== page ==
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Saturday
August 23, 2014
11:19am EDT


Rated: E | Essay | Family | #1003740
Please forgive the potty humor; we are trying to potty train our two year old son.
If I have to clean poop off the carpet one more time . . .

Yes, we have a son. A two-year-old son, to be specific. A stubborn, mess-loving, dirt-collecting, complete and total boy.

Potty-training is hardly a walk in the park, anyway, but boys are new territory for me. My two oldest children are girls. The day my oldest daughter turned two, we went to work. We let her run around bare-britches for about two days and ta-da! That smile? Was I giddy or just smug? My second oldest was potty trained at just over two years old. She was a little harder, but when I explained to this very verbal girl that she could do away with diaper rash simply by "going potty on the potty chair," that was all it took. Bring on the Cinderella, Sleeping Beauty, and Tinkerbell panties!

So, I have to admit, I was a little cocky. A friend of mine used to smirk every time I mentioned potty-training my son. "He already knows what potty is. We use the word every time he pees in the tub. I think he's starting to get it already."

A few months later, "He pooped in the potty chair last night! We put him on the potty chair right before bath time and he just went! Can you believe that? He just turned a year and a half. He seems like he's really going to be easy." Again, with the smirk. My friend was really starting to bug me.

I went out and bought big boy panties. Excuse me, big boy undies. My husband gets upset every time I call them panties. Not macho. I don't care what we call them. I just want the boy to wear them.

A few days after our son turned two, I put the big boy undies on the boy. Three hours later, all three pairs soaking wet and the boy decidedly unconcerned, I decided that that wasn't the way to go.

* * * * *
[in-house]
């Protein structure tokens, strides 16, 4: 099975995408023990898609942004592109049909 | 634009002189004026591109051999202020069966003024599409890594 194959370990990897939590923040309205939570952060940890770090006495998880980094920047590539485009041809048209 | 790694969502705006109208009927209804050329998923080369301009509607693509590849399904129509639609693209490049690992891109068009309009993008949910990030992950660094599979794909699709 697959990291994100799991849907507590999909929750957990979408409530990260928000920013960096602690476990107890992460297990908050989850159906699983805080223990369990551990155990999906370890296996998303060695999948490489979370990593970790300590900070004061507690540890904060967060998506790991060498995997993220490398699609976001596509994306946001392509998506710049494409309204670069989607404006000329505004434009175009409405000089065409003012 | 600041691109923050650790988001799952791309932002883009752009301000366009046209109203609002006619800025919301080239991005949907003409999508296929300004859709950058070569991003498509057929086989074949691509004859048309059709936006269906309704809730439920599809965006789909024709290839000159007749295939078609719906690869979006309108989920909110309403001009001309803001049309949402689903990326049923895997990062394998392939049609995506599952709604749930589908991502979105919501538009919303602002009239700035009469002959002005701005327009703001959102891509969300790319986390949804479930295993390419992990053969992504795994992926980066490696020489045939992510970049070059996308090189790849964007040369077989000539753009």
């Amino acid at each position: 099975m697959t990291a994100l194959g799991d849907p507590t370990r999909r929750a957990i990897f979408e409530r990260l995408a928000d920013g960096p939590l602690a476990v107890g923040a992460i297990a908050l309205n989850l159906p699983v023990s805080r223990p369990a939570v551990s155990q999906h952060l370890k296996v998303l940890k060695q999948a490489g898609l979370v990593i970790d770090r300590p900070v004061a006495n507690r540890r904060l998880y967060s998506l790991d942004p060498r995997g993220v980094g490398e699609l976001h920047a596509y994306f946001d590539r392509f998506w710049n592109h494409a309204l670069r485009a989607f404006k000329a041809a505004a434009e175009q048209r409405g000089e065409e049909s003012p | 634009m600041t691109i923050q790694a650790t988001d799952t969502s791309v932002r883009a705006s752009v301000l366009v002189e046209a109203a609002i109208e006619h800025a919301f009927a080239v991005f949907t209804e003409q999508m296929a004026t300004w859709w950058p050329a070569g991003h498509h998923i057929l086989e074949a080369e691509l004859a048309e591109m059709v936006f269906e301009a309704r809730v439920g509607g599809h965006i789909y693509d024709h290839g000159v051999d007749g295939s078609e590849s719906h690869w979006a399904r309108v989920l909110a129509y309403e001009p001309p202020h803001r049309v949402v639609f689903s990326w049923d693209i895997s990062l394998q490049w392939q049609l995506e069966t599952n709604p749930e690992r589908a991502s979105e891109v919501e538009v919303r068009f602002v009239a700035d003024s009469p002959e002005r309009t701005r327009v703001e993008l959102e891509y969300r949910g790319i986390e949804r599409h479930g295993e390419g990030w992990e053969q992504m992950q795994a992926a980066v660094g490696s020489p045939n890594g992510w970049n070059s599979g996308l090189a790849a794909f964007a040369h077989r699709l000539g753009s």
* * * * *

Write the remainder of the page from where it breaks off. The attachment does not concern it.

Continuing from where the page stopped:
I went to the bare britches method. Yep. I neglected to take into account the anatomy of a boy. When my girls had had an accident, it had been an unpleasant experience. They had ended up soaked. When my boy, however, had an accident, he discovered the pure joy of watching a jet-propelled stream launch from his body and land a yard away. This was not unpleasant, this was something to be proud of. Hands on his hips and back arched, he quickly learned to maximize his distance.

We turned to pull-ups and potty breaks. We turned to candy incentives and rewards. We bought Spiderman, Thomas the Train, and Bob the Builder underwear. We broke out in the "potty in the potty, potty in the potty, potty in the potty chair" song every time a drop escaped from the boy into the correct basin.

And, then. The boy learned how to take his pull-up off. He also gained the new and wonderful skill of learning to know just before he was going to poop, that he was going to poop.

That boy, that oh-so-sweet boy, will be in a room that I am not. Vrooming truck noises will drift my way, as I move about the house. Then, and you know this is where it gets bad, there will be quiet.

I will turn the corner and there he will be. His shorts will be in the middle of the room, his pull-up will be inside-out and off-to-the-side, and the boy will be standing by poop, which is on the carpet.

This happened four times yesterday. I called my husband at work and voiced my concern over his son's well-being. Perhaps he should think about coming home from work early.

But I've just discovered our new plan today. The unstoppable boy has been stopped. He can't get a belt undone. Triumph! Victory! Ha-ha! Yes! He will wear a belt every day for the rest of his life. No more poop on the carpet. Score one for the parents!

Of course, that could affect the potty-training. . .
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